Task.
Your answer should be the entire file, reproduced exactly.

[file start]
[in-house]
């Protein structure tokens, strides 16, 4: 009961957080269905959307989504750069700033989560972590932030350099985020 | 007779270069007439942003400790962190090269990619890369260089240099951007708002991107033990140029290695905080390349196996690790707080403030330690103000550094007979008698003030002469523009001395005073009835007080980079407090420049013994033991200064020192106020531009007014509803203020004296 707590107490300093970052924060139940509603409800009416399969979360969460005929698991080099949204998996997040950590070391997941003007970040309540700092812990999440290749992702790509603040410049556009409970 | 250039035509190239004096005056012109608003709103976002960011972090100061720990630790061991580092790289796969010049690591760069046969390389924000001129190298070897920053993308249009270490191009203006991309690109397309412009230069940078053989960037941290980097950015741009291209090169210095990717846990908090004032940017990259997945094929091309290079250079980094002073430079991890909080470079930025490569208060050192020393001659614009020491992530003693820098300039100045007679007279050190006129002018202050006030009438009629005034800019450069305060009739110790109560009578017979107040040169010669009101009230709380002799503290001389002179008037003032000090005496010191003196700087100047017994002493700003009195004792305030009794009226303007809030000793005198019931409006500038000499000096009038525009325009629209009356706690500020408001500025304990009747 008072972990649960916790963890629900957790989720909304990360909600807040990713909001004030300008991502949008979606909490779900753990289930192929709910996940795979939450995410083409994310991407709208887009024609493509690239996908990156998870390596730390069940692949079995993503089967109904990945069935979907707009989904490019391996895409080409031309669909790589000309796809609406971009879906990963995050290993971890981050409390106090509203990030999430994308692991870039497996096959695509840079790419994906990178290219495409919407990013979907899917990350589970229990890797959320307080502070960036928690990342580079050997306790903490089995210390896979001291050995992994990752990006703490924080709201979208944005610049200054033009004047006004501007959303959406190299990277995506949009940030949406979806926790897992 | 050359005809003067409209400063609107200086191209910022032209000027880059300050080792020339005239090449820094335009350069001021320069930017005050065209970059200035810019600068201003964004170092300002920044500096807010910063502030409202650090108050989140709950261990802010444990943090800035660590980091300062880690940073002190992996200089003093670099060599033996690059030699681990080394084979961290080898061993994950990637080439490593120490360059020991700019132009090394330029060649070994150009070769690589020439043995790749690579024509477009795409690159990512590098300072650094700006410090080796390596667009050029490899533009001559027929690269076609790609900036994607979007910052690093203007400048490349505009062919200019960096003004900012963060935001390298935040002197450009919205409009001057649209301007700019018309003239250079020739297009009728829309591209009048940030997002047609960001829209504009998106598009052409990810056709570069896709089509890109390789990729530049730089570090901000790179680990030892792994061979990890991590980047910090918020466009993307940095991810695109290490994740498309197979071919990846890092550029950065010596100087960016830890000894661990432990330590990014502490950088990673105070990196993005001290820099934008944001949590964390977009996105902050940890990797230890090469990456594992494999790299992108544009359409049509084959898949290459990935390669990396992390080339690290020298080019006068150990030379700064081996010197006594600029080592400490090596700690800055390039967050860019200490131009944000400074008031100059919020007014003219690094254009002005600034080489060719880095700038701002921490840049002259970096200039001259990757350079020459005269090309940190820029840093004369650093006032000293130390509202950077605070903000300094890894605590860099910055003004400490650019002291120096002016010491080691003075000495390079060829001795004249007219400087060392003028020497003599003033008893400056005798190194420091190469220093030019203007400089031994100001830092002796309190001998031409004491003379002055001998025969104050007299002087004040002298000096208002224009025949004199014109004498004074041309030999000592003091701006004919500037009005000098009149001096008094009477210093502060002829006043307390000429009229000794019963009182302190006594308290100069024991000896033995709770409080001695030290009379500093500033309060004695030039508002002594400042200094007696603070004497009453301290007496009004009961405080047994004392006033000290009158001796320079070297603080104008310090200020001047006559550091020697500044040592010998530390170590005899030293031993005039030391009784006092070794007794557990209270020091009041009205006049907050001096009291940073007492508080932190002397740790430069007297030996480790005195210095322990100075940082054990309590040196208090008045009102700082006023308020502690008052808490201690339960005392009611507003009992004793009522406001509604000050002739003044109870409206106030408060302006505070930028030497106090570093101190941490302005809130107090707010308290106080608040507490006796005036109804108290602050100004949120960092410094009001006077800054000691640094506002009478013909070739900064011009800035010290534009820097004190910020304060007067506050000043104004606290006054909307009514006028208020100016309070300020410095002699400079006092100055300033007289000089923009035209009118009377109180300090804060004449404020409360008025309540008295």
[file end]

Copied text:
[in-house]
């Protein structure tokens, strides 16, 4: 009961957080269905959307989504750069700033989560972590932030350099985020 | 007779270069007439942003400790962190090269990619890369260089240099951007708002991107033990140029290695905080390349196996690790707080403030330690103000550094007979008698003030002469523009001395005073009835007080980079407090420049013994033991200064020192106020531009007014509803203020004296 707590107490300093970052924060139940509603409800009416399969979360969460005929698991080099949204998996997040950590070391997941003007970040309540700092812990999440290749992702790509603040410049556009409970 | 250039035509190239004096005056012109608003709103976002960011972090100061720990630790061991580092790289796969010049690591760069046969390389924000001129190298070897920053993308249009270490191009203006991309690109397309412009230069940078053989960037941290980097950015741009291209090169210095990717846990908090004032940017990259997945094929091309290079250079980094002073430079991890909080470079930025490569208060050192020393001659614009020491992530003693820098300039100045007679007279050190006129002018202050006030009438009629005034800019450069305060009739110790109560009578017979107040040169010669009101009230709380002799503290001389002179008037003032000090005496010191003196700087100047017994002493700003009195004792305030009794009226303007809030000793005198019931409006500038000499000096009038525009325009629209009356706690500020408001500025304990009747 008072972990649960916790963890629900957790989720909304990360909600807040990713909001004030300008991502949008979606909490779900753990289930192929709910996940795979939450995410083409994310991407709208887009024609493509690239996908990156998870390596730390069940692949079995993503089967109904990945069935979907707009989904490019391996895409080409031309669909790589000309796809609406971009879906990963995050290993971890981050409390106090509203990030999430994308692991870039497996096959695509840079790419994906990178290219495409919407990013979907899917990350589970229990890797959320307080502070960036928690990342580079050997306790903490089995210390896979001291050995992994990752990006703490924080709201979208944005610049200054033009004047006004501007959303959406190299990277995506949009940030949406979806926790897992 | 050359005809003067409209400063609107200086191209910022032209000027880059300050080792020339005239090449820094335009350069001021320069930017005050065209970059200035810019600068201003964004170092300002920044500096807010910063502030409202650090108050989140709950261990802010444990943090800035660590980091300062880690940073002190992996200089003093670099060599033996690059030699681990080394084979961290080898061993994950990637080439490593120490360059020991700019132009090394330029060649070994150009070769690589020439043995790749690579024509477009795409690159990512590098300072650094700006410090080796390596667009050029490899533009001559027929690269076609790609900036994607979007910052690093203007400048490349505009062919200019960096003004900012963060935001390298935040002197450009919205409009001057649209301007700019018309003239250079020739297009009728829309591209009048940030997002047609960001829209504009998106598009052409990810056709570069896709089509890109390789990729530049730089570090901000790179680990030892792994061979990890991590980047910090918020466009993307940095991810695109290490994740498309197979071919990846890092550029950065010596100087960016830890000894661990432990330590990014502490950088990673105070990196993005001290820099934008944001949590964390977009996105902050940890990797230890090469990456594992494999790299992108544009359409049509084959898949290459990935390669990396992390080339690290020298080019006068150990030379700064081996010197006594600029080592400490090596700690800055390039967050860019200490131009944000400074008031100059919020007014003219690094254009002005600034080489060719880095700038701002921490840049002259970096200039001259990757350079020459005269090309940190820029840093004369650093006032000293130390509202950077605070903000300094890894605590860099910055003004400490650019002291120096002016010491080691003075000495390079060829001795004249007219400087060392003028020497003599003033008893400056005798190194420091190469220093030019203007400089031994100001830092002796309190001998031409004491003379002055001998025969104050007299002087004040002298000096208002224009025949004199014109004498004074041309030999000592003091701006004919500037009005000098009149001096008094009477210093502060002829006043307390000429009229000794019963009182302190006594308290100069024991000896033995709770409080001695030290009379500093500033309060004695030039508002002594400042200094007696603070004497009453301290007496009004009961405080047994004392006033000290009158001796320079070297603080104008310090200020001047006559550091020697500044040592010998530390170590005899030293031993005039030391009784006092070794007794557990209270020091009041009205006049907050001096009291940073007492508080932190002397740790430069007297030996480790005195210095322990100075940082054990309590040196208090008045009102700082006023308020502690008052808490201690339960005392009611507003009992004793009522406001509604000050002739003044109870409206106030408060302006505070930028030497106090570093101190941490302005809130107090707010308290106080608040507490006796005036109804108290602050100004949120960092410094009001006077800054000691640094506002009478013909070739900064011009800035010290534009820097004190910020304060007067506050000043104004606290006054909307009514006028208020100016309070300020410095002699400079006092100055300033007289000089923009035209009118009377109180300090804060004449404020409360008025309540008295």